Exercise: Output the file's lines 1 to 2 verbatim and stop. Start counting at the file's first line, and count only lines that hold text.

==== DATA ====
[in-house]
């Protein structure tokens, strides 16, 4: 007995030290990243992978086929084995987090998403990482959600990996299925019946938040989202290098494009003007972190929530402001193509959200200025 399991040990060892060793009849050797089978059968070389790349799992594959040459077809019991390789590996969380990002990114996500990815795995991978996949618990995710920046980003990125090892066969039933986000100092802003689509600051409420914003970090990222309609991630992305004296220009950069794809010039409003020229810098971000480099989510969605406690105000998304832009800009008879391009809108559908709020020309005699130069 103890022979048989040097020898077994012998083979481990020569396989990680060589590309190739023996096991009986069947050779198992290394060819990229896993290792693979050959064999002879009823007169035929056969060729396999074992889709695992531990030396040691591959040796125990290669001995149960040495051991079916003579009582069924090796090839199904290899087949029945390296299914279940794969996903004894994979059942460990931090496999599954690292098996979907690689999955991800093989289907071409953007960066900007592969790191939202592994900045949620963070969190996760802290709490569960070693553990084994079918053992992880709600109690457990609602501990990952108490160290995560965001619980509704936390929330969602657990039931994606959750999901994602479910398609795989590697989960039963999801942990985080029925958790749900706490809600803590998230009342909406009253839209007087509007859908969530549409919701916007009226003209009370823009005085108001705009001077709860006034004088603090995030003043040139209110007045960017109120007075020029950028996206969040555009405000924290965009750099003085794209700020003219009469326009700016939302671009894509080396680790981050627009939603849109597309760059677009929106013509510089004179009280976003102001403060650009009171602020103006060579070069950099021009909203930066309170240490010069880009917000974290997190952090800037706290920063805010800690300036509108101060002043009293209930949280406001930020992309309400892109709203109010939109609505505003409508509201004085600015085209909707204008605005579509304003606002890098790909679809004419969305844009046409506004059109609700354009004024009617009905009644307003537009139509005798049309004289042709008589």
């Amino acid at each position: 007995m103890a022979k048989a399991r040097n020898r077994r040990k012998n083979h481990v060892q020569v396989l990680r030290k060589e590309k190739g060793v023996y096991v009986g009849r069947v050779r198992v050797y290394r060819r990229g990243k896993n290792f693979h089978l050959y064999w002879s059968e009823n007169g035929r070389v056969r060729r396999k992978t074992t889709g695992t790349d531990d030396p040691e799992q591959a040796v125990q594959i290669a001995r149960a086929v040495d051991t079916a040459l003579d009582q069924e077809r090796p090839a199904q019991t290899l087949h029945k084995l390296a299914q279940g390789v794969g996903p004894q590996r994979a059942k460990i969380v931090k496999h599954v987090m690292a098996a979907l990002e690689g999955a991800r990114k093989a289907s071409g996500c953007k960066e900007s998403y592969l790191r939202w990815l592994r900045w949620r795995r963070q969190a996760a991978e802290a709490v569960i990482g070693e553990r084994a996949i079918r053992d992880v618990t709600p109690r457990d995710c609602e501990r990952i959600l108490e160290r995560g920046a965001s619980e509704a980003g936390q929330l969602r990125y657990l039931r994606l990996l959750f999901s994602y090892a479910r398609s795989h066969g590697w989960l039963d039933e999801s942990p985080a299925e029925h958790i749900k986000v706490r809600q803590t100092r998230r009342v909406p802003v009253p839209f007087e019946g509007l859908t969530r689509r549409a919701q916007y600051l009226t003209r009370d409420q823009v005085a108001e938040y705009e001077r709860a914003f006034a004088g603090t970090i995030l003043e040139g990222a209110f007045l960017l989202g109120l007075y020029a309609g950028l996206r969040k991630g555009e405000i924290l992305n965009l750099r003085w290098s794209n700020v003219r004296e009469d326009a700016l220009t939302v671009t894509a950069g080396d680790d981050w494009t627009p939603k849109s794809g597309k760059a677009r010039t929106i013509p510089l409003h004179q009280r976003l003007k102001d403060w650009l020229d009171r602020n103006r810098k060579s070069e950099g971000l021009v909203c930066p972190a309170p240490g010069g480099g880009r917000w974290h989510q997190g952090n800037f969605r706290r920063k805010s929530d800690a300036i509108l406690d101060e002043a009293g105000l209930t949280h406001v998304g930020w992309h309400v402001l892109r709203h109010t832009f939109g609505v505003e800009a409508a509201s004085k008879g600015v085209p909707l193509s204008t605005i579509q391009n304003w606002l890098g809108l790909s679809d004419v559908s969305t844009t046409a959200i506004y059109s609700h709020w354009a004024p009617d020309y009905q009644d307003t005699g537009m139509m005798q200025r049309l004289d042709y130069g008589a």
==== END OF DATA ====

[in-house]
């Protein structure tokens, strides 16, 4: 007995030290990243992978086929084995987090998403990482959600990996299925019946938040989202290098494009003007972190929530402001193509959200200025 399991040990060892060793009849050797089978059968070389790349799992594959040459077809019991390789590996969380990002990114996500990815795995991978996949618990995710920046980003990125090892066969039933986000100092802003689509600051409420914003970090990222309609991630992305004296220009950069794809010039409003020229810098971000480099989510969605406690105000998304832009800009008879391009809108559908709020020309005699130069 103890022979048989040097020898077994012998083979481990020569396989990680060589590309190739023996096991009986069947050779198992290394060819990229896993290792693979050959064999002879009823007169035929056969060729396999074992889709695992531990030396040691591959040796125990290669001995149960040495051991079916003579009582069924090796090839199904290899087949029945390296299914279940794969996903004894994979059942460990931090496999599954690292098996979907690689999955991800093989289907071409953007960066900007592969790191939202592994900045949620963070969190996760802290709490569960070693553990084994079918053992992880709600109690457990609602501990990952108490160290995560965001619980509704936390929330969602657990039931994606959750999901994602479910398609795989590697989960039963999801942990985080029925958790749900706490809600803590998230009342909406009253839209007087509007859908969530549409919701916007009226003209009370823009005085108001705009001077709860006034004088603090995030003043040139209110007045960017109120007075020029950028996206969040555009405000924290965009750099003085794209700020003219009469326009700016939302671009894509080396680790981050627009939603849109597309760059677009929106013509510089004179009280976003102001403060650009009171602020103006060579070069950099021009909203930066309170240490010069880009917000974290997190952090800037706290920063805010800690300036509108101060002043009293209930949280406001930020992309309400892109709203109010939109609505505003409508509201004085600015085209909707204008605005579509304003606002890098790909679809004419969305844009046409506004059109609700354009004024009617009905009644307003537009139509005798049309004289042709008589």